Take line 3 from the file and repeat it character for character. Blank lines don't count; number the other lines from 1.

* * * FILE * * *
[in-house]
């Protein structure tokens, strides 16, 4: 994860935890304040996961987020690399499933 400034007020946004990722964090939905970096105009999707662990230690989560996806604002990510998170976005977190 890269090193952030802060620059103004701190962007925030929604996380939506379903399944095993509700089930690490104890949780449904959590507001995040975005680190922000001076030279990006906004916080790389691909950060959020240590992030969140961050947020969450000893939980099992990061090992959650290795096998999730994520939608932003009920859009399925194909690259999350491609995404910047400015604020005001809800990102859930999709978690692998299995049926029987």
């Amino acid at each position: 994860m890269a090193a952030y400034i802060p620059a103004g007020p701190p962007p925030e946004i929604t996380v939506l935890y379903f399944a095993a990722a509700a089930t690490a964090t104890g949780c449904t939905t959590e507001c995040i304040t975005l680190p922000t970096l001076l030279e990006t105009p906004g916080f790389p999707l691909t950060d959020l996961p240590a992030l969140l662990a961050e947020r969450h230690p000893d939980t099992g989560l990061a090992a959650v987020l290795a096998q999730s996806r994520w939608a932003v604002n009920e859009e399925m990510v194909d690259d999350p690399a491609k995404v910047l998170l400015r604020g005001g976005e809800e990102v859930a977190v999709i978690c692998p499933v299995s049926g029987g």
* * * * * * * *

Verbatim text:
């Amino acid at each position: 994860m890269a090193a952030y400034i802060p620059a103004g007020p701190p962007p925030e946004i929604t996380v939506l935890y379903f399944a095993a990722a509700a089930t690490a964090t104890g949780c449904t939905t959590e507001c995040i304040t975005l680190p922000t970096l001076l030279e990006t105009p906004g916080f790389p999707l691909t950060d959020l996961p240590a992030l969140l662990a961050e947020r969450h230690p000893d939980t099992g989560l990061a090992a959650v987020l290795a096998q999730s996806r994520w939608a932003v604002n009920e859009e399925m990510v194909d690259d999350p690399a491609k995404v910047l998170l400015r604020g005001g976005e809800e990102v859930a977190v999709i978690c692998p499933v299995s049926g029987g």